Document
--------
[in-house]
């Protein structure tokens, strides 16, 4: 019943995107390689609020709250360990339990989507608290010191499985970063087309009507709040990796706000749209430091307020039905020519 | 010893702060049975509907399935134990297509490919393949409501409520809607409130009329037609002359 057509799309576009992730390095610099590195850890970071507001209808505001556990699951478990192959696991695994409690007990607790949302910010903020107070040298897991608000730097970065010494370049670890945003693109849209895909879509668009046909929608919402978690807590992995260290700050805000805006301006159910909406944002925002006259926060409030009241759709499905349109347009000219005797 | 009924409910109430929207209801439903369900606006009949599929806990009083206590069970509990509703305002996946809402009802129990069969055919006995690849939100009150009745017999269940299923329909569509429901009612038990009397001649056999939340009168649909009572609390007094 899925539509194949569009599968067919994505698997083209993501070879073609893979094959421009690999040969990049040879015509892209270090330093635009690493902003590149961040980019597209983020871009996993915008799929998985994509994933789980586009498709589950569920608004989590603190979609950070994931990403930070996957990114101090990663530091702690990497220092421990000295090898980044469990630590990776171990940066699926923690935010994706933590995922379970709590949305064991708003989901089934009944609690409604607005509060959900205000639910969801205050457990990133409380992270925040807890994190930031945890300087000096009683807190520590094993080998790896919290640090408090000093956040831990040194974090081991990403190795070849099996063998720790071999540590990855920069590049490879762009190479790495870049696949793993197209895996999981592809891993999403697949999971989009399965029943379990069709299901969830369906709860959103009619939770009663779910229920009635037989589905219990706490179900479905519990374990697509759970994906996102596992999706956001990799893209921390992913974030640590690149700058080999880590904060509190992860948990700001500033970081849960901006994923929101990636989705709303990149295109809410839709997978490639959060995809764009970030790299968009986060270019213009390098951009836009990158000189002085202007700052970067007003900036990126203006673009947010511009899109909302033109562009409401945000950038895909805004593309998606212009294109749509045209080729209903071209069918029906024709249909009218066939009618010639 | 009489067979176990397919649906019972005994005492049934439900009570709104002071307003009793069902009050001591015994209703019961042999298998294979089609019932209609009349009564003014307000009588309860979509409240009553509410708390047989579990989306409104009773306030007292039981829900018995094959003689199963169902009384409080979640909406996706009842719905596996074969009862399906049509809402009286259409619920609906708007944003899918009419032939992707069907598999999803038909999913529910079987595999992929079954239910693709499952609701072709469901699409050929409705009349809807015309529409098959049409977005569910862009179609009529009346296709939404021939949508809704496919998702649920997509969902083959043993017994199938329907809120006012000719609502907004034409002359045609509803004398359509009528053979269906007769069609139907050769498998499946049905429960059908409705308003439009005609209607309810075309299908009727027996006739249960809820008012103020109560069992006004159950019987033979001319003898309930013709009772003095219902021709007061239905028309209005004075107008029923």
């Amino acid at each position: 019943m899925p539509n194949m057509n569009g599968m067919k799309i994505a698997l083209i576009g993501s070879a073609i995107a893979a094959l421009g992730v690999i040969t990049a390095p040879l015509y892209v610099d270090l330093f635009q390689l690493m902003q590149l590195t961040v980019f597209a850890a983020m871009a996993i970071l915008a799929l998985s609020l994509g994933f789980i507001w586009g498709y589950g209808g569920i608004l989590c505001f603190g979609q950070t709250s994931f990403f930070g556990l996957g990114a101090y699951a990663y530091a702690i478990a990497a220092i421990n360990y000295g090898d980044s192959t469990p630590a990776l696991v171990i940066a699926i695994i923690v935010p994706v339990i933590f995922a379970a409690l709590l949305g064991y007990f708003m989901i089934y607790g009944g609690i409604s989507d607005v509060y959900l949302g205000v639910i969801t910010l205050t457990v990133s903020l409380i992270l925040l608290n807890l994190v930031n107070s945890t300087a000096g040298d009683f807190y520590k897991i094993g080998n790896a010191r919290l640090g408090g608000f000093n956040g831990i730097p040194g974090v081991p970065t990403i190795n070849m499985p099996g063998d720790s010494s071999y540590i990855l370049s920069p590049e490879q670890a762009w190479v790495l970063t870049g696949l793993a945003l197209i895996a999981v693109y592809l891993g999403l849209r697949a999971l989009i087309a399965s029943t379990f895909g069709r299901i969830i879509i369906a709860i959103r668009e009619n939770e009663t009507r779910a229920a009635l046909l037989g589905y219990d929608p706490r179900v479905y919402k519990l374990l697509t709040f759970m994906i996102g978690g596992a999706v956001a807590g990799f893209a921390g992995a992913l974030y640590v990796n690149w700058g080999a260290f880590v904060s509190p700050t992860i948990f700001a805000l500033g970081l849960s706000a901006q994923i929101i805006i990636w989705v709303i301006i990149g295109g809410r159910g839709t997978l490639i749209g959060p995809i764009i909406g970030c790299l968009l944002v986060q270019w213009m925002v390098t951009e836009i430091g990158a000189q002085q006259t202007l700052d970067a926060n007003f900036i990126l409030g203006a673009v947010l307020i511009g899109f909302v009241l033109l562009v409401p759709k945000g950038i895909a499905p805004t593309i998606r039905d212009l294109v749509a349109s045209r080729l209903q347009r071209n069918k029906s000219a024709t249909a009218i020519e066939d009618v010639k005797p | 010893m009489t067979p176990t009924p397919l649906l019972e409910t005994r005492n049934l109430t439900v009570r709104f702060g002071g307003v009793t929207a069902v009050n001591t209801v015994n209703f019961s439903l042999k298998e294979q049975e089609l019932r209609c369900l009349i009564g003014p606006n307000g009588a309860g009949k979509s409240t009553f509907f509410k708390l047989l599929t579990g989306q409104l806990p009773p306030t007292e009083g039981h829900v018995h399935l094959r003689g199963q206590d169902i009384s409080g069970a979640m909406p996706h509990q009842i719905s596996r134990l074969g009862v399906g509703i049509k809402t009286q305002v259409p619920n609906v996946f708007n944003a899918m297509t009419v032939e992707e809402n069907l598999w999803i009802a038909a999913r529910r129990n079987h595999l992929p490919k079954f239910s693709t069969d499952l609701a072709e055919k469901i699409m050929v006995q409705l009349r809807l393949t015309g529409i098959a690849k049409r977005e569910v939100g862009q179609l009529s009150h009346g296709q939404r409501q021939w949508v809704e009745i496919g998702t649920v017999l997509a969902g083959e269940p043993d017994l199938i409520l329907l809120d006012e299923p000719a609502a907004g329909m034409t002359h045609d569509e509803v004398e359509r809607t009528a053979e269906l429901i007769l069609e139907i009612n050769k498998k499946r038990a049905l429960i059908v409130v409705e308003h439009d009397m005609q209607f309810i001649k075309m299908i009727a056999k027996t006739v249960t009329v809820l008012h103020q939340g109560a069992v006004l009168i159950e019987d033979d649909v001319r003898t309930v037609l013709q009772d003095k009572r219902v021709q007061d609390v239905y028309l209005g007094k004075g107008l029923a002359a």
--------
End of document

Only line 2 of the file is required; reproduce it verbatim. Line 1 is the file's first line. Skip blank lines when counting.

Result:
């Protein structure tokens, strides 16, 4: 019943995107390689609020709250360990339990989507608290010191499985970063087309009507709040990796706000749209430091307020039905020519 | 010893702060049975509907399935134990297509490919393949409501409520809607409130009329037609002359 057509799309576009992730390095610099590195850890970071507001209808505001556990699951478990192959696991695994409690007990607790949302910010903020107070040298897991608000730097970065010494370049670890945003693109849209895909879509668009046909929608919402978690807590992995260290700050805000805006301006159910909406944002925002006259926060409030009241759709499905349109347009000219005797 | 009924409910109430929207209801439903369900606006009949599929806990009083206590069970509990509703305002996946809402009802129990069969055919006995690849939100009150009745017999269940299923329909569509429901009612038990009397001649056999939340009168649909009572609390007094 899925539509194949569009599968067919994505698997083209993501070879073609893979094959421009690999040969990049040879015509892209270090330093635009690493902003590149961040980019597209983020871009996993915008799929998985994509994933789980586009498709589950569920608004989590603190979609950070994931990403930070996957990114101090990663530091702690990497220092421990000295090898980044469990630590990776171990940066699926923690935010994706933590995922379970709590949305064991708003989901089934009944609690409604607005509060959900205000639910969801205050457990990133409380992270925040807890994190930031945890300087000096009683807190520590094993080998790896919290640090408090000093956040831990040194974090081991990403190795070849099996063998720790071999540590990855920069590049490879762009190479790495870049696949793993197209895996999981592809891993999403697949999971989009399965029943379990069709299901969830369906709860959103009619939770009663779910229920009635037989589905219990706490179900479905519990374990697509759970994906996102596992999706956001990799893209921390992913974030640590690149700058080999880590904060509190992860948990700001500033970081849960901006994923929101990636989705709303990149295109809410839709997978490639959060995809764009970030790299968009986060270019213009390098951009836009990158000189002085202007700052970067007003900036990126203006673009947010511009899109909302033109562009409401945000950038895909805004593309998606212009294109749509045209080729209903071209069918029906024709249909009218066939009618010639 | 009489067979176990397919649906019972005994005492049934439900009570709104002071307003009793069902009050001591015994209703019961042999298998294979089609019932209609009349009564003014307000009588309860979509409240009553509410708390047989579990989306409104009773306030007292039981829900018995094959003689199963169902009384409080979640909406996706009842719905596996074969009862399906049509809402009286259409619920609906708007944003899918009419032939992707069907598999999803038909999913529910079987595999992929079954239910693709499952609701072709469901699409050929409705009349809807015309529409098959049409977005569910862009179609009529009346296709939404021939949508809704496919998702649920997509969902083959043993017994199938329907809120006012000719609502907004034409002359045609509803004398359509009528053979269906007769069609139907050769498998499946049905429960059908409705308003439009005609209607309810075309299908009727027996006739249960809820008012103020109560069992006004159950019987033979001319003898309930013709009772003095219902021709007061239905028309209005004075107008029923």